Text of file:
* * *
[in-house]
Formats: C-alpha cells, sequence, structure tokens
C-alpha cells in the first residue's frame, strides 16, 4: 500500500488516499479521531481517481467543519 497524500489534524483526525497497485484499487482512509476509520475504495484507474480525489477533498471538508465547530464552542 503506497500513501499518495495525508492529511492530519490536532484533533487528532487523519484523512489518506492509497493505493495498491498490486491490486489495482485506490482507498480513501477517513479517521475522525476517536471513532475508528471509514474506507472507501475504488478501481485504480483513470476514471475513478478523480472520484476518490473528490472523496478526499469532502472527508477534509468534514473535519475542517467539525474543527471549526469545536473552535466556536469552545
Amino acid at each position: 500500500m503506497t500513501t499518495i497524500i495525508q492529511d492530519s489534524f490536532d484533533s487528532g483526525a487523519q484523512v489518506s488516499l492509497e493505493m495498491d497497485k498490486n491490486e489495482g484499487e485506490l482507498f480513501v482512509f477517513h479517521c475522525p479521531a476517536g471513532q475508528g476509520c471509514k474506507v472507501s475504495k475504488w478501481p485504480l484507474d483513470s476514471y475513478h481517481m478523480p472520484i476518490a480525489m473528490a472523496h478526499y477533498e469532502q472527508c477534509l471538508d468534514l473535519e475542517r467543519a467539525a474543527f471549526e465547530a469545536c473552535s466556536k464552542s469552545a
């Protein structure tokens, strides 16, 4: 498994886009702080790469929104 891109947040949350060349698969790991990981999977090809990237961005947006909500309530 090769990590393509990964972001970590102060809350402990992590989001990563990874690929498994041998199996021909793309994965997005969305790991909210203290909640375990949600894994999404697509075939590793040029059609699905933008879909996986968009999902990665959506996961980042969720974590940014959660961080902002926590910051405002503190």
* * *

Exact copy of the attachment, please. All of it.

[in-house]
Formats: C-alpha cells, sequence, structure tokens
C-alpha cells in the first residue's frame, strides 16, 4: 500500500488516499479521531481517481467543519 497524500489534524483526525497497485484499487482512509476509520475504495484507474480525489477533498471538508465547530464552542 503506497500513501499518495495525508492529511492530519490536532484533533487528532487523519484523512489518506492509497493505493495498491498490486491490486489495482485506490482507498480513501477517513479517521475522525476517536471513532475508528471509514474506507472507501475504488478501481485504480483513470476514471475513478478523480472520484476518490473528490472523496478526499469532502472527508477534509468534514473535519475542517467539525474543527471549526469545536473552535466556536469552545
Amino acid at each position: 500500500m503506497t500513501t499518495i497524500i495525508q492529511d492530519s489534524f490536532d484533533s487528532g483526525a487523519q484523512v489518506s488516499l492509497e493505493m495498491d497497485k498490486n491490486e489495482g484499487e485506490l482507498f480513501v482512509f477517513h479517521c475522525p479521531a476517536g471513532q475508528g476509520c471509514k474506507v472507501s475504495k475504488w478501481p485504480l484507474d483513470s476514471y475513478h481517481m478523480p472520484i476518490a480525489m473528490a472523496h478526499y477533498e469532502q472527508c477534509l471538508d468534514l473535519e475542517r467543519a467539525a474543527f471549526e465547530a469545536c473552535s466556536k464552542s469552545a
């Protein structure tokens, strides 16, 4: 498994886009702080790469929104 891109947040949350060349698969790991990981999977090809990237961005947006909500309530 090769990590393509990964972001970590102060809350402990992590989001990563990874690929498994041998199996021909793309994965997005969305790991909210203290909640375990949600894994999404697509075939590793040029059609699905933008879909996986968009999902990665959506996961980042969720974590940014959660961080902002926590910051405002503190």